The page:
Using AI to classify your SharePoint Data

10 januari 2019

Last year I finally had the opportunity to work on a real-life AI scenario. One of our customers was looking to auto-tag their data to improve findability. Based on the customer needs a colleague (Rutger) and I spend some time preparing a Proof of Concept. The goal of this PoC was to prove that AI can help in classifying the data. Rutger had started working at Mavention only a few months ago after graduating here. His graduation was on using AI and chatbots to interact with one of our products. When writing his thesis he spent some time on language understanding with LUIS. So when our customer asked us to see what we could do to classify their data we ended up spending some time together. We drafted some requirements to prove that we could get it all together.

The use case

Imagine a customer that has migrated to SharePoint Online. They run in a hybrid scenario due to legislation. They also have terabytes of old data that might one day be migrated. So there is a set of data that needs to updated with classification or metadata. The data is saved on file systems or network shares. There is no real way to identify the type of data as there is no metadata. There is some metadata in the contents of the files itself.

Using SharePoint Search

The quickest way to provide insights is to add the file share to the SharePoint Search results. Legislation can be met by adding it to the local index rather than include it in SharePoint online. That way on-premises users can search their file share for files. And SharePoint provides a full-text experience. SharePoint itself provides both Custom Content Enrichment to enrich your search results. The search engine also provides Entity Extraction to help determine the type of content.

Using Azure AI

Azure provides several AI solutions that can help to work with content. You can use AI solutions to determine the language of a file. You can extract several known properties as locations, keywords, numbers, and names. And you can use LUIS to determine the context of specific elements. The only downside of these AI services is that you have to feed it small chunks of information. You cannot push in the complete document. The Azure AI services work with between 400 and 5000 characters at max. So you will end up with some custom code to split up content.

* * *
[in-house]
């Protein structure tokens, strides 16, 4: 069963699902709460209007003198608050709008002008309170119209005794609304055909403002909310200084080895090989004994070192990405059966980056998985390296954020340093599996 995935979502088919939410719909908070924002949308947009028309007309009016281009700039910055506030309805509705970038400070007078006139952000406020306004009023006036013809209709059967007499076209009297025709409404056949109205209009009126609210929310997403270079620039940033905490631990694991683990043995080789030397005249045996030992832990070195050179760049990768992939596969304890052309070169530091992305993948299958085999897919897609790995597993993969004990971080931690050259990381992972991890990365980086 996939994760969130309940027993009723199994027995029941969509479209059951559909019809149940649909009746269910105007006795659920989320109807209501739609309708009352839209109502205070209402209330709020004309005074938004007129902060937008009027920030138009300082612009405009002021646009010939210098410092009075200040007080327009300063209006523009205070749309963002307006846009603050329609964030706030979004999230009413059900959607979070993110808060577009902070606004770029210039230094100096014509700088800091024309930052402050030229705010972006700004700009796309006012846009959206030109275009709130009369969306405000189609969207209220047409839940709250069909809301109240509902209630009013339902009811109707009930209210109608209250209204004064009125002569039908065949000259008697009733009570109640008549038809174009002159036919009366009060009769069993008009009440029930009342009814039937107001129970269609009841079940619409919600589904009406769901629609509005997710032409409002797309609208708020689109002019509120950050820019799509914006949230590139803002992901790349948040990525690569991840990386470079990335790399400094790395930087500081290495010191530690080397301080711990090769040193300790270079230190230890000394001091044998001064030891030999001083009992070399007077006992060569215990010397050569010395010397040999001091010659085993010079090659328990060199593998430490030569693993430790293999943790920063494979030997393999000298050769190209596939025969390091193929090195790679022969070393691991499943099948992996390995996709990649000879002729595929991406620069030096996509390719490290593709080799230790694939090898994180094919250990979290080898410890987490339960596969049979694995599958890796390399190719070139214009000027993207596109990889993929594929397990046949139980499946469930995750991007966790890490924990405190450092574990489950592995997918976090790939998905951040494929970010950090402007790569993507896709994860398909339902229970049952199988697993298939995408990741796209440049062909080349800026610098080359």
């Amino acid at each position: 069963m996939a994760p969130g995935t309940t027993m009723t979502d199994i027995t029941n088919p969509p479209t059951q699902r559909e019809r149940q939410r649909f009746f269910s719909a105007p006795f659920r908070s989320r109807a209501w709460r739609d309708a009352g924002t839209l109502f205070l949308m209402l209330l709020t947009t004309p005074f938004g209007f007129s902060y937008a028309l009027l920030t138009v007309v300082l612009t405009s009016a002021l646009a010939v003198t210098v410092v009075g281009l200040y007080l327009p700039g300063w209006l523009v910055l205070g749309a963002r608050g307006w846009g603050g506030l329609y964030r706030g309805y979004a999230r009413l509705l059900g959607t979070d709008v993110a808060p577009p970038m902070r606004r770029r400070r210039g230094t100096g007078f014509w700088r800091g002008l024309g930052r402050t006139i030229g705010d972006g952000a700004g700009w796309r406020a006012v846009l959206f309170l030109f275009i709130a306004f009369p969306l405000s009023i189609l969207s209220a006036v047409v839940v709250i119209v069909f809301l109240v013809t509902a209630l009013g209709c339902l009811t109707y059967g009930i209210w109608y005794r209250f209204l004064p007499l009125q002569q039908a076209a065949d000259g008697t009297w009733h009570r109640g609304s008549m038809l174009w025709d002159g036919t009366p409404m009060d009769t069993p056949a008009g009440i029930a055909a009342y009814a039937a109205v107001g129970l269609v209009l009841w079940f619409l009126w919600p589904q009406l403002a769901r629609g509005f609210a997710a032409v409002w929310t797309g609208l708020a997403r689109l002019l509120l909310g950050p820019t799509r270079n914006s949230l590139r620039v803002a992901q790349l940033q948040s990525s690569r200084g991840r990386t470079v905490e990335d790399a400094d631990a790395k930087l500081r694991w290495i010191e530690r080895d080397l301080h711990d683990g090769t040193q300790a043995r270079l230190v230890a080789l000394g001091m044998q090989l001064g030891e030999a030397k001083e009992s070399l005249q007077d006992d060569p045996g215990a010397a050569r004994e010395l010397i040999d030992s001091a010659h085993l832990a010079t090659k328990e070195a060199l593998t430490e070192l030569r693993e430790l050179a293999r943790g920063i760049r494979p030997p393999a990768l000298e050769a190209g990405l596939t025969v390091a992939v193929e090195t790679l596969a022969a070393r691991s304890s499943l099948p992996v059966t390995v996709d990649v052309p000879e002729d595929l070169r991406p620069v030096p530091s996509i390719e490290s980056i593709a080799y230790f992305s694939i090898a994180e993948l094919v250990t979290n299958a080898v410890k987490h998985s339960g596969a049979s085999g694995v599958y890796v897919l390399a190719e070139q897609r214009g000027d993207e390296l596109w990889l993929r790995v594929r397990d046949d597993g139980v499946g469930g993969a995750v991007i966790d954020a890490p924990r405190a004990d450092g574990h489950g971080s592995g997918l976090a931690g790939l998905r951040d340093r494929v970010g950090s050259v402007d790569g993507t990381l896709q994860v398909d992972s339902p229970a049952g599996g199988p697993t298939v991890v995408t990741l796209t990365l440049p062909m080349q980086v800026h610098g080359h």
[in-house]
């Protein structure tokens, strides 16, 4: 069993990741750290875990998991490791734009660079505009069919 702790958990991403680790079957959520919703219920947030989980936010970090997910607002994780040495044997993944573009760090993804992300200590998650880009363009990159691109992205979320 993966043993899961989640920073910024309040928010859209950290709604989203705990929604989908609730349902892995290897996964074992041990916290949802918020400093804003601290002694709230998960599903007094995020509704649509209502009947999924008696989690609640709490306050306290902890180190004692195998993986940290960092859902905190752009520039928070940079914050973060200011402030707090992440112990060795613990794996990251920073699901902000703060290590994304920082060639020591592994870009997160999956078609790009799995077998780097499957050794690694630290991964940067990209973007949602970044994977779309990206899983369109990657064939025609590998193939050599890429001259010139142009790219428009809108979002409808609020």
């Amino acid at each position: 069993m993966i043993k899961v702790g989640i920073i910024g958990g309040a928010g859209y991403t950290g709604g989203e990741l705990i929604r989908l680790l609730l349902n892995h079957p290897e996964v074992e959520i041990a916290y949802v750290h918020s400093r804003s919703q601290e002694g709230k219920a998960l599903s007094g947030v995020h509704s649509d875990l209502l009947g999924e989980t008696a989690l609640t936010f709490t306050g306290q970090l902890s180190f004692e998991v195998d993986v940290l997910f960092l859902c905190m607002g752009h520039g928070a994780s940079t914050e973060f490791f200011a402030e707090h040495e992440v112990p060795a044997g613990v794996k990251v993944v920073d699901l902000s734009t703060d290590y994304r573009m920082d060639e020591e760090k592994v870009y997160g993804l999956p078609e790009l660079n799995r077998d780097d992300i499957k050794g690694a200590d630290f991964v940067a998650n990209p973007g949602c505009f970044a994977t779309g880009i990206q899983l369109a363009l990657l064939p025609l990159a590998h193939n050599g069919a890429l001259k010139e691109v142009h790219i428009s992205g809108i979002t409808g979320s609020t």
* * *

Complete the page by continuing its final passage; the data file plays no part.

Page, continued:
The pudding

Back to our proof of concept. We have added our documents to SharePoint search for full-text search capabilities. We then implemented a content enrichment service. The content enrichment service allows you to extend the search results. Adding such a service allows you to add additional metadata to your search result. In our case, we used this content service to retrieve the contents of the document. These contents then were scrubbed to retrieve some metadata we could determine. We retrieved the footer of the document. Additionally, we retrieved the first few pages to check for a cover page with information. Based on this data we validated if the security classification allowed us to process it in the cloud.

Schematic view of AI & Search components

If the data could be processed in the cloud it sends to Azure AI services to determine language. Once the language is detected the correct LUIS training model is used to get intents and entities. This information can be passed back to the Content Enrichment service. By returning this information you can re-use it in your SharePoint Search center. The result is that you can use LUIS entities as refiners and filters.

Samples we played around where simple ones like project numbers or ISBN numbers. As well as more complex ones like authors (based on their display names). You can even train a model for topics for reports and letters. By injecting that data into the search index you can use those entities as refiners. Another option is to build your own display template to show those properties to your users.

I loved it!

I loved playing around with some of the AI options we have in a real-life scenario. The SharePoint Search experience combined with AI services proved to be a powerful combination. It allowed us to extract massive quantities of data that was not available before. In only a few days we managed to set-up a Proof of Concept. This allowed us to prove what type of data we could retrieve. And as training LUIS takes minimal effort we could show the whole process in a matter of days. Once you have proof that a scenario works you can move to a larger project to train a more complex model. Or retrieve more information using the AI services.

Originally posted at: https://www.cloudappie.nl/ai-classify-sharepoint-data/

Submit a comment

Albert-Jan Schot

Albert-Jan Schot